|Sunlight||Full Sun, Part Sun|
|Mature Height||15-20 Feet|
|Mature Width||10-15 Feet|
The Scuppernong grape is the state fruit of North Carolina. This muscadine grape vine is native to NC and grows well in the Southern United States and beyond. It has green to bronze fruit that is medium to large in size. The Scuppernong Grape Vine is a heavy producer so you will have plenty of fruit to share!
Scuppernong fruit is utilized for fresh eating, wine, juice, jellies, jams, and more. Muscadine grapes are an extremely healthy, vitamin rich fruit that your family with love.
- Scuppernong grapes support a healthy immune system, cardiovascular system, and normal cell function. They have higher antioxidant and phytonutrient levels than standard grapes and are an excellent source of resveratrol.
- A native plant! The Scuppernong Grape Vine is native to the Carolinas and commonly found throughout the Southern US and beyond.
- Fast growing and easy to maintain. Scuppernong Grape Vines are drought tolerant. Once established they require very little care.
- Heavy producer! Did you know that a Scuppernong Grape Vine produces 4 times the fruit of standard grapes?!
When to pick Scuppernong grapes. Pick these grapes when they are ripe. They will not continue to ripen off the plant. Taste will be the best indicator of ripeness. When they are sweet and delicious go ahead and start harvesting your fruit.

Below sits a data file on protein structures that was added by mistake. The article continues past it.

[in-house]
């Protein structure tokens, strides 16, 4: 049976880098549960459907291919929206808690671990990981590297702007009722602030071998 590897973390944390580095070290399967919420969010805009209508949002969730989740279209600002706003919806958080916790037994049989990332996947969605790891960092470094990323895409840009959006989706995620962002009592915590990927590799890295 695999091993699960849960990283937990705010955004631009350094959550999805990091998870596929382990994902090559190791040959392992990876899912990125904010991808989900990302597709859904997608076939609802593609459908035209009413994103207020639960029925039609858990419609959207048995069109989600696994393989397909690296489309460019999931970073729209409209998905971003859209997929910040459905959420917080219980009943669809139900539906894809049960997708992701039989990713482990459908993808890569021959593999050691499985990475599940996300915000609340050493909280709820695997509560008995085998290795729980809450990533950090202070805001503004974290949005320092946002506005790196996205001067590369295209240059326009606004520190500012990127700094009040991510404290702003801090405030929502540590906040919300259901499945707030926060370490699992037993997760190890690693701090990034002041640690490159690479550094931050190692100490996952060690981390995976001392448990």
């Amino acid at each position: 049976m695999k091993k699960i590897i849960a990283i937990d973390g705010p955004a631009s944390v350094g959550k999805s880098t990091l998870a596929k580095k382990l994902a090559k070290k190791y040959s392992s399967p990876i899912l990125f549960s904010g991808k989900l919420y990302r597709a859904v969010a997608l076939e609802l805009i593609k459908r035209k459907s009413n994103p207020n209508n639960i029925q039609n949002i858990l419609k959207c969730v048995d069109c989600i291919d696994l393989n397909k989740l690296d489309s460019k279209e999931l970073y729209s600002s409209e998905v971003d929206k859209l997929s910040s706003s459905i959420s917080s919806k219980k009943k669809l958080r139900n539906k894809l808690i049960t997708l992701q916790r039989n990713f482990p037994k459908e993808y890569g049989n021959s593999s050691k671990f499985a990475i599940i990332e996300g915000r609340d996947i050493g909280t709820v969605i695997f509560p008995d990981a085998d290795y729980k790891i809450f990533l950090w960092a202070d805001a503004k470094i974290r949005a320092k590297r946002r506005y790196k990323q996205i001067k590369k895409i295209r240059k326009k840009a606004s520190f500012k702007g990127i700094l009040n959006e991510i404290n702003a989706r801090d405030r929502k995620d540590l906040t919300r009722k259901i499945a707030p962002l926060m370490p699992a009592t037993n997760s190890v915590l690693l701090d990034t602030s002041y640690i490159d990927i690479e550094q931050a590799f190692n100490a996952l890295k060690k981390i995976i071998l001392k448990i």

How to eat Scuppernong grapes. Simply bite down to break the skin and pop the fruit open. You can discard the skin as it tends to be on the tough side and spit out the seeds or eat them.
Difference between Scuppernong and Muscadine. Muscadine is a group of grapes native to the southeastern and south-central United States from Florida to Delaware and west to eastern Texas and Oklahoma. Scuppernong is a wild variety of Muscadine grape that was discovered along the Scuppernong River in North Carolina.
A Scuppernong Grape Vine is very easy to maintain. Water deeply 1-3 times per week (more the first couple weeks and slowly taper down) for the first few months to get them established. Once established these vines are drought tolerant but a moist, well-drained soil (especially the first year) will offer the best growth and fruit. Fertilize with our slow release fertilizer in spring. Prune in late winter or early spring when the vine is dormant to invigorate an older plant or to keep your plant size controlled.
Train your Scuppernong Grape Vine up a trellis or arbor. You won’t have to do much work; this vine climbs naturally. This is a great way to turn a fruit producing crop into a landscape feature. You can even use Scuppernong vines to cover an old fence. Create a Scuppernong arbor or muscadine draped fence and turn this vine into a piece of art!